(i) If the portfolio is of bad credit quality, then the ideal thing would be to exit the investment. Actually, this is something that needs to be taken cognizance of at the time of investment itself. Avoiding such portfolios is crucial to maintain the earning ability of the portfolio. All credit funds belong to this category and there are a few exceptions. The earlier one exits the better it is. At Emkay we have not recommended any credit risk funds in the last two years or more. The Emkay EnEf Model penalises low credit quality by assigning lower and lower scores to funds that have too much exposure to low quality instruments in the portfolio.
(ii) Stay invested even if the cash component is negative because portfolios with good accruals gradually get an upper hand over the cash cost as things stabilise, and as the cash component becomes low or zero. This a rational thing to do as the investment was originally contracted with a view to hold it for at least two to three years. Crisis of confidence is not something that lingers on for a long time because it ultimately does harm to the economy.
(iii) It is possible to switch from bond portfolios to overnight or liquid funds or ultra short term funds by which you bring down the duration to the extreme short end of the curve. This will offer some insulation to the portfolio both from interest rate and credit risk. In the case of investors who may be very conservative based on their risk profile can be suggested this alternative.
What could be the turn of events?
(a) It is highly likely that mutual funds may be faced with redemptions in the coming weeks. But there could be confidence building measures that may come from the SEBI and the RBI. Some mutual funds themselves could initiate some measures by which the situation could be brought under control.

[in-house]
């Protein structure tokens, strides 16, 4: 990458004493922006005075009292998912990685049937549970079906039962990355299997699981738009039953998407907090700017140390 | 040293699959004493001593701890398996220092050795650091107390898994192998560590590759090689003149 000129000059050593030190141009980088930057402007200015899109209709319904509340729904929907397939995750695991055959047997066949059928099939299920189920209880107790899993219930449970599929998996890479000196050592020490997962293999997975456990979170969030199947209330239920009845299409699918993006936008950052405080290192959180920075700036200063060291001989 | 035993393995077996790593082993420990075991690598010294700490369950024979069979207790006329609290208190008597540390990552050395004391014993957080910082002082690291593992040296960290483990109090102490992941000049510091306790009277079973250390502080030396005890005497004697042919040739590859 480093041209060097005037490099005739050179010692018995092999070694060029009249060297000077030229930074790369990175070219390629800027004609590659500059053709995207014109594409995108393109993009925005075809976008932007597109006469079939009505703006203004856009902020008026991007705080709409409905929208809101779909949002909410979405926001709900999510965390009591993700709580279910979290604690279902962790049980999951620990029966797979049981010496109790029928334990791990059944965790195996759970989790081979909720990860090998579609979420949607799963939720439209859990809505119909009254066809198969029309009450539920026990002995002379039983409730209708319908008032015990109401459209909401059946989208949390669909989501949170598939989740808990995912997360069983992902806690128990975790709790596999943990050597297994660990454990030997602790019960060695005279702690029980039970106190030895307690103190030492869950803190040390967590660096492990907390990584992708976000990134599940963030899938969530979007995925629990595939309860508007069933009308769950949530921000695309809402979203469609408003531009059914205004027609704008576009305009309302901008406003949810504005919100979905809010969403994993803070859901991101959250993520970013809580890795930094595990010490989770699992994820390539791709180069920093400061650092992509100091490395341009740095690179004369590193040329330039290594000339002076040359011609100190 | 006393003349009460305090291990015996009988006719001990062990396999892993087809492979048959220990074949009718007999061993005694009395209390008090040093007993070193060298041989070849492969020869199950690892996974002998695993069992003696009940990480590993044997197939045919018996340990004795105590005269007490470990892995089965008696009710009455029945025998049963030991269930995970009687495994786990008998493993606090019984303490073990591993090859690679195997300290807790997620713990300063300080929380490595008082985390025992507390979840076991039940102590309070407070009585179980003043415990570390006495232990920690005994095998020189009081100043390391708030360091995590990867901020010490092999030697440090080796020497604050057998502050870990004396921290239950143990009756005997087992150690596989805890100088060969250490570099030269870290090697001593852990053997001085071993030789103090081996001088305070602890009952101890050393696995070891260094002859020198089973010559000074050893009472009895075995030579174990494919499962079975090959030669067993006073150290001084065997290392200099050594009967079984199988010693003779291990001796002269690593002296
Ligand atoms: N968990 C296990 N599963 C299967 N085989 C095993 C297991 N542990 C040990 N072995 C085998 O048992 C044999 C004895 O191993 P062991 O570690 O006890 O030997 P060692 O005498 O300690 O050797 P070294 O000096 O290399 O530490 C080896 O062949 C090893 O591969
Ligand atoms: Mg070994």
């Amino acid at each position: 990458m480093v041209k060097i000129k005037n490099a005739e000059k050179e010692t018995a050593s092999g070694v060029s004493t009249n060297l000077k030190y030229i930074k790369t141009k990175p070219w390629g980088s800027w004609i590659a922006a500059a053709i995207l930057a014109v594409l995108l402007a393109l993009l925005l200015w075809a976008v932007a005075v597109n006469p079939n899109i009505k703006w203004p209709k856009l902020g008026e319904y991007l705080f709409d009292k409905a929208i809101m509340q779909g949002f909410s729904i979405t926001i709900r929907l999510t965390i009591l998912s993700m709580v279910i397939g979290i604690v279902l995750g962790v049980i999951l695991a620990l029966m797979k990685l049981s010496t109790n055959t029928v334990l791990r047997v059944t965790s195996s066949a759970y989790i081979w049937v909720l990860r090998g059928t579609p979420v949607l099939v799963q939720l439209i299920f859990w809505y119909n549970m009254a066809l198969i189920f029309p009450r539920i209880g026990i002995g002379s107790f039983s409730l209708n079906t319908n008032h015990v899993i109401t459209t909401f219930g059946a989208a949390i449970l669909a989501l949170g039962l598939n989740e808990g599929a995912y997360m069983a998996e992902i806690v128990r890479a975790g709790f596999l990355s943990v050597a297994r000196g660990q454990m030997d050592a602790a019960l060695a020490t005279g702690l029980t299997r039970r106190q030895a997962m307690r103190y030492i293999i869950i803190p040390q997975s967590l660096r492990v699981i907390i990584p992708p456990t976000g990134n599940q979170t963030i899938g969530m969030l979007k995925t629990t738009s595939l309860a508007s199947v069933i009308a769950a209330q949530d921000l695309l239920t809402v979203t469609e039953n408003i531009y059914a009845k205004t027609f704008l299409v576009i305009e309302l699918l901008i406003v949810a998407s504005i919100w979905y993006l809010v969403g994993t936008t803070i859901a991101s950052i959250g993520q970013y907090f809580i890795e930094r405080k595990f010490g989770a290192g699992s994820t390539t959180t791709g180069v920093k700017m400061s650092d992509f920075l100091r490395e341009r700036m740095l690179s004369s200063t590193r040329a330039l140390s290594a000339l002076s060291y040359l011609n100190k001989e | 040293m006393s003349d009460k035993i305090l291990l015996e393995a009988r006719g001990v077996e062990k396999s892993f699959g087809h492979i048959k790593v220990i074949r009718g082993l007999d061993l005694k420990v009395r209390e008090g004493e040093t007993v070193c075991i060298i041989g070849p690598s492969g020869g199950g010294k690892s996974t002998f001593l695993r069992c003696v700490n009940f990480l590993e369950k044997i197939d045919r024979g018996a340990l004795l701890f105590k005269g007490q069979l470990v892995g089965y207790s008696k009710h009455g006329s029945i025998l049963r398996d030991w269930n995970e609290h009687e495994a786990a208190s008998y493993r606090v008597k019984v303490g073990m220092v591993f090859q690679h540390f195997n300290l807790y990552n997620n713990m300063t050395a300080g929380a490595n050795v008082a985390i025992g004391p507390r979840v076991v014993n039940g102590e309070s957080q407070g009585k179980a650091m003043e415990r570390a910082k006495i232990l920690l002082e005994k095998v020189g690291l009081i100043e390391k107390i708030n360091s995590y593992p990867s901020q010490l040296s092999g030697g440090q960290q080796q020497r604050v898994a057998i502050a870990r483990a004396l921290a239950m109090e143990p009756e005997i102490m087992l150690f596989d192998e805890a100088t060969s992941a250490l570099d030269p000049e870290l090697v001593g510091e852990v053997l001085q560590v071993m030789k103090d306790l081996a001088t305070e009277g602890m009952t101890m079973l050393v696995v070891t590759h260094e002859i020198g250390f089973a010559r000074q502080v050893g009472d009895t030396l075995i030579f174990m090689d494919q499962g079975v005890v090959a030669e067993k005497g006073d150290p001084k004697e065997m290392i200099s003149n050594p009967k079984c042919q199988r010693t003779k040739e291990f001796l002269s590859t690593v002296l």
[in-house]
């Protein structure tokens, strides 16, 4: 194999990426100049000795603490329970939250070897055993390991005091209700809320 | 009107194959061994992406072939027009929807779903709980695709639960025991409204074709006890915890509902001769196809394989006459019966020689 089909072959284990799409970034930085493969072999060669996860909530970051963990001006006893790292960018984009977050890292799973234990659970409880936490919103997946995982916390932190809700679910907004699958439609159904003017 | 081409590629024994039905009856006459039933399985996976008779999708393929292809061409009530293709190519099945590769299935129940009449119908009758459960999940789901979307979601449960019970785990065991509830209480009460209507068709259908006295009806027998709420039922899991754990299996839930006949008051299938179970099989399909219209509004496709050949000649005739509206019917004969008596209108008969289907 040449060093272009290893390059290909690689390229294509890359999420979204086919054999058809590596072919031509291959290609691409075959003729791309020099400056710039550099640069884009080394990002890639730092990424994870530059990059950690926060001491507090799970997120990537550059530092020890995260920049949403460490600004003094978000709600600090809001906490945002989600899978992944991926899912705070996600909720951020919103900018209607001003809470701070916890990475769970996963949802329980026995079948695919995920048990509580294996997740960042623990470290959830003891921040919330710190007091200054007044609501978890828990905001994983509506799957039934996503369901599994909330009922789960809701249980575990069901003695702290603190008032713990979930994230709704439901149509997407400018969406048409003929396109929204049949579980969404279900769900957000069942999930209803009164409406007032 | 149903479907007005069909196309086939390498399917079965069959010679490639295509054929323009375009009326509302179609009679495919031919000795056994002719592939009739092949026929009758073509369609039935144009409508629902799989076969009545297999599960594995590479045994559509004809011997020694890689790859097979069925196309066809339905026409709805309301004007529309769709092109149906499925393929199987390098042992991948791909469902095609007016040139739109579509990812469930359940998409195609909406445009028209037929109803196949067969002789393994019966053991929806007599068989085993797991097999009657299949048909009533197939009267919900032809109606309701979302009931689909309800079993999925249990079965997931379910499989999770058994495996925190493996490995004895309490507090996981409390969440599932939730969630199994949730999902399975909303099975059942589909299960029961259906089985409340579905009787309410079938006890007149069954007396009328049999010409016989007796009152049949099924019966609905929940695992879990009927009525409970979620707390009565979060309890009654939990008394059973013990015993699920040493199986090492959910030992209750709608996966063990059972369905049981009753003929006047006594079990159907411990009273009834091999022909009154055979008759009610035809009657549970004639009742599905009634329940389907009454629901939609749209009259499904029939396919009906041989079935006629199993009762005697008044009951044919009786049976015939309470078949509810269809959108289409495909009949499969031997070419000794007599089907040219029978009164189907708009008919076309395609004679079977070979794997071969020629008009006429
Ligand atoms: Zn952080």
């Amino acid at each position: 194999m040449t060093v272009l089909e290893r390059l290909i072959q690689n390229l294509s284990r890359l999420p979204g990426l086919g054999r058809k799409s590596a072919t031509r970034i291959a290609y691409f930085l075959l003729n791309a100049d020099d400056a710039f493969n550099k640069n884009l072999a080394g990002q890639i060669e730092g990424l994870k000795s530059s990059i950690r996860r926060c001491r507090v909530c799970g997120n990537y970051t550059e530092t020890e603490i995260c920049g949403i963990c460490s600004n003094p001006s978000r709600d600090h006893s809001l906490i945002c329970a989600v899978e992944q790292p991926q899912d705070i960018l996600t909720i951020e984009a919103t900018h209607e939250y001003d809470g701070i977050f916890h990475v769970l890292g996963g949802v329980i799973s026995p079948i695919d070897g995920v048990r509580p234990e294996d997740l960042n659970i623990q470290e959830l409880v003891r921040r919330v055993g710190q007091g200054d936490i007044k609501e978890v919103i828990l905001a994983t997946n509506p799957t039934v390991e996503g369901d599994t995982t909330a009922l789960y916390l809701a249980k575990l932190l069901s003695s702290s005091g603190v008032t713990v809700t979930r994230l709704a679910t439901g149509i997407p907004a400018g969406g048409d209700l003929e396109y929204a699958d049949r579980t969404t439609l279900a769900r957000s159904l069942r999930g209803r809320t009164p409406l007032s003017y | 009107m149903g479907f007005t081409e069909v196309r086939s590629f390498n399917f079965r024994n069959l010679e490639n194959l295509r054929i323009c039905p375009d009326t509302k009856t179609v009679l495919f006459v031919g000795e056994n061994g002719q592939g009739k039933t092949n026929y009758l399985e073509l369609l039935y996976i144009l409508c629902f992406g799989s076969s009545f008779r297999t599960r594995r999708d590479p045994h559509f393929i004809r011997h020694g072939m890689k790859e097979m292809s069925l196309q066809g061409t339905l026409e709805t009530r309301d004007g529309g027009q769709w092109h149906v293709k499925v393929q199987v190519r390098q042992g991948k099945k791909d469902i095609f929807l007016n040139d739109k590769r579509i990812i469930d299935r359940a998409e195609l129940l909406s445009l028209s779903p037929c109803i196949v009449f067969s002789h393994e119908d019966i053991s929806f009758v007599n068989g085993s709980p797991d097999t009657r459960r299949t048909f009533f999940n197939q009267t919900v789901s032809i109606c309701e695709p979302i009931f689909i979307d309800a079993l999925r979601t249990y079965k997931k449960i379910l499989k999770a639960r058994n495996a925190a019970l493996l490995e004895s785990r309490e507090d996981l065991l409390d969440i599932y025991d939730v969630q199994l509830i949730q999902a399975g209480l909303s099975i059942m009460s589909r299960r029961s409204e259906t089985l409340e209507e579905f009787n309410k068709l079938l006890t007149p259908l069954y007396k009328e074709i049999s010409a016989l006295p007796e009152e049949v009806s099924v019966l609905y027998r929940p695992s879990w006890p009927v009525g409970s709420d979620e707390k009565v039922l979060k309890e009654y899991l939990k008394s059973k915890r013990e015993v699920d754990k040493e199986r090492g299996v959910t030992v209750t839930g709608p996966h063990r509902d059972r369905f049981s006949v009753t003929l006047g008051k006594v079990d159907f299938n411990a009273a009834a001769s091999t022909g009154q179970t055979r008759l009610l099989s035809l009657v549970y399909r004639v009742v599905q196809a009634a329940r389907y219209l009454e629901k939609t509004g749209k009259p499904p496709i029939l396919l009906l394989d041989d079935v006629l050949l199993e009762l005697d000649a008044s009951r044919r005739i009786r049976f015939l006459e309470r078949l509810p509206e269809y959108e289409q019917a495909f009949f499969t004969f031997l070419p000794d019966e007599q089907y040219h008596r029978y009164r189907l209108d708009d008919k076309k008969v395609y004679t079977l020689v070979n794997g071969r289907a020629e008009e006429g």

(b) Since it is a crisis of confidence, similar to the one faced briefly during the 2008-09 economic crisis, it is highly likely that the RBI may announce some measures like opening a window for repos for mutual funds so that the mutual funds can get the funds from the RBI directly or through banks whenever they need it. This will bring back the much-needed confidence in the market and in investors.
(c) Mutual funds may impose some limited restrictions on the number and amount of withdrawals by investor. These are reasonable measures intended to protect the interests of the investors who wish to stay invested as against those who are rushing in to exit in panic.
Of all the measures, the more effective panacea for the situation would be the support from RBI either directly or through banks, in very clear terms. This will bring to an end the crisis of confidence.
Need for Robust Selection Methodology
It is times like this that bring us closer to realizing the importance of an efficient scheme selection model to aid selection of the better schemes or funds from among large number of products. The Emkay EnEf Model is a parametrized scheme selection model which has a track record of more than 15 years, and it has withstood the test of time. The beauty of the model is that it evaluates products based on both risk-based and return-based factors, and not just based on return-based factors. In fact, both sets of factors have more or less equal weightage. The model has a four-stage selection process which starts with application of hygiene factors to eliminate products which are from asset management companies which have tiny AUMs and very small scheme AUMs. If you take a closer look at some of the tail end credit risk product from small AMCs, the worst performance is from those entities. Once the schemes come through the hygiene factors, they move on to two phases of ranking using the parameters. The quality of the portfolio is a major factor in the ranking of debt or fixed income funds. The lower the quality of the portfolio, the ranking model will punish the scheme and puts it much lower in the order. This was precisely why none of the FT debt schemes found a place in the Emkay Wealth recommendations. The most important lesson of this passing phase is twin-fold –
(a) the fundamental importance of risk and suitability assessments based on individual risk and product profile, and
(b) the need for reliance on robust product selection methodologies while investing.